“In that case I will continue.” Genji stood, joints unfolding smoothly as ever. “Even if I do not reach my intended objective, I believe my actions have counted towards a larger goal.”
Joel said, “I’ll miss you.”
“I cannot say the same. However, I have valued our conversations and wish we could talk, even if only for a few moments more.”
“Close enough.” Joel did not rise from the steps. He sat with his oxygen tank cradled in his forearm like an infant, watching Genji walk away. The android took exactly twenty steps to the south tower, each no longer or shorter than the others. There was a pop from a distant building. Genji’s head bucked, blue glass of his dome shattering across the pavement. Still he stood upright. Another pop, this time from a water tower. A hole the size of a fist blew open Genji’s chassis and he fell forward. The fans in his chest made an atonal whirring sound before stuttering to a stop forever.
Caleb was officially designated CG-45. Born with severe palsy, it had taken several surgeries for him to survive toddlerhood. Now at thirteen, he struggled to operate at the level of a one-year-old infant. Like all other children in his ward, he was the testing ground for a neurological implant that would potentially abate his symptoms.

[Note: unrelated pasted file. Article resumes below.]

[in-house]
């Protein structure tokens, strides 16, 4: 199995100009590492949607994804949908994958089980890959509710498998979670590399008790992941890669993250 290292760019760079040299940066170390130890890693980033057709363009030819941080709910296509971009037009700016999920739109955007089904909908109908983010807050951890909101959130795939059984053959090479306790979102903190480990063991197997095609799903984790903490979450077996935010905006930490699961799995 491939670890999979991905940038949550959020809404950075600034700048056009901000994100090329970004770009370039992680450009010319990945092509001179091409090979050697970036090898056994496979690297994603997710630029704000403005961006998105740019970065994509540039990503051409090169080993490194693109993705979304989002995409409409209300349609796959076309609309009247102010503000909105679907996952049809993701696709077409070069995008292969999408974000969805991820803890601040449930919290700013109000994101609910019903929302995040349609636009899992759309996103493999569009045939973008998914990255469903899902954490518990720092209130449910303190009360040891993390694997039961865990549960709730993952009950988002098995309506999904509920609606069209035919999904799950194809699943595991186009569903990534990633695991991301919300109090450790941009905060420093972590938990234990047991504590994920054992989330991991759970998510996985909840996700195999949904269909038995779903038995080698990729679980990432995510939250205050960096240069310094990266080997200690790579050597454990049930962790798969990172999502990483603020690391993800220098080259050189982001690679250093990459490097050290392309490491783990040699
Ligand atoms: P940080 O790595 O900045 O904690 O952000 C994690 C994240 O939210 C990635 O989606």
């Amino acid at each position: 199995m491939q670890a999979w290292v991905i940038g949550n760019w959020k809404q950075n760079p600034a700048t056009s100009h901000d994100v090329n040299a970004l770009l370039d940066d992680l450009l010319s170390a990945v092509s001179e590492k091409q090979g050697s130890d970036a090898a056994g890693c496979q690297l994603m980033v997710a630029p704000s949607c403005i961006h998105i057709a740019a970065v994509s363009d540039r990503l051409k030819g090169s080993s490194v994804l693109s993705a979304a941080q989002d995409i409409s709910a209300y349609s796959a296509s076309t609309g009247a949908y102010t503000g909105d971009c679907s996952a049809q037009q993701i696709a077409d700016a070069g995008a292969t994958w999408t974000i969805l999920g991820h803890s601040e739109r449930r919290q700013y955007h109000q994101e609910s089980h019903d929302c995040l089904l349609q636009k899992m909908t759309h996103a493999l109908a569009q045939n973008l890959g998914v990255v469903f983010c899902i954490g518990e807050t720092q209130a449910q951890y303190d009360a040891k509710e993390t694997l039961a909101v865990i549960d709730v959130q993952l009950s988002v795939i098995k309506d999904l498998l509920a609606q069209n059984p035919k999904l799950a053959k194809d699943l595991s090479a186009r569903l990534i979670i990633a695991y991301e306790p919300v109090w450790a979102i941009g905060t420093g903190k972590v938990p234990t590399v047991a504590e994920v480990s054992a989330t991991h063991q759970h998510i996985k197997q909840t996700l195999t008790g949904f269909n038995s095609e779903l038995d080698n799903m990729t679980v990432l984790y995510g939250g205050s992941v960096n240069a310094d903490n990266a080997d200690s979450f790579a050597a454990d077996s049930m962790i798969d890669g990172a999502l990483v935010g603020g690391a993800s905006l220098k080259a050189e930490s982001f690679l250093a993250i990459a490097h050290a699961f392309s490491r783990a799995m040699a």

Caleb was seated in a chair, braced in several places to keep him from sliding out. His head was half-shaved, the surgery scar smiled up from his right temple. One doctor helped his arm into the special writing apparatus and held it there. The other spoke encouragingly into his ear.
“That’s it Caleb, we just want you to spell your name, okay? C-A-L-E-B. Sing it like a song if it helps.”
Trembling, Caleb moved the pen. The traced line appeared on a blue screen in front of them.
“That’s a straight line, Caleb, C is a curvy line, remember? It’s okay, buddy, try again.”
Caleb made a noise deep in his throat. The pen moved, more than it had in any other session. The doctor bracing his arm made an impressed noise.
“You are, Caleb, you are a big boy,” the other doctor muttered in his ear, “you’re a champ, you’re a legend, keep on going. Keep going”
I AM G
“C doesn’t have a crosspiece, big guy, but we know what you mean, keep going, don’t give up.”
I AM GE
The doctor holding Caleb’s arm frowned. “Is this…what is he doing?”
“A Caleb, you want A. Go ahead and do an A.”
Caleb groaned, flicking his head pettishly. The pen fell from his fingertips. Both doctors sighed.
“Well, we can’t expect miracles right off the bat,” one said as he stooped to gather the pen.
“I’m damn impressed, I didn’t think mister Caleb here had such a sense of humor.” The other doctor tweaked Caleb’s nose. “I bet you’re just hangry. We’re all ready for a snack at this point. We’ll shut it off and try another day, alright?”
The doctor reached over and shut off the screen bearing the words I AM GENJ.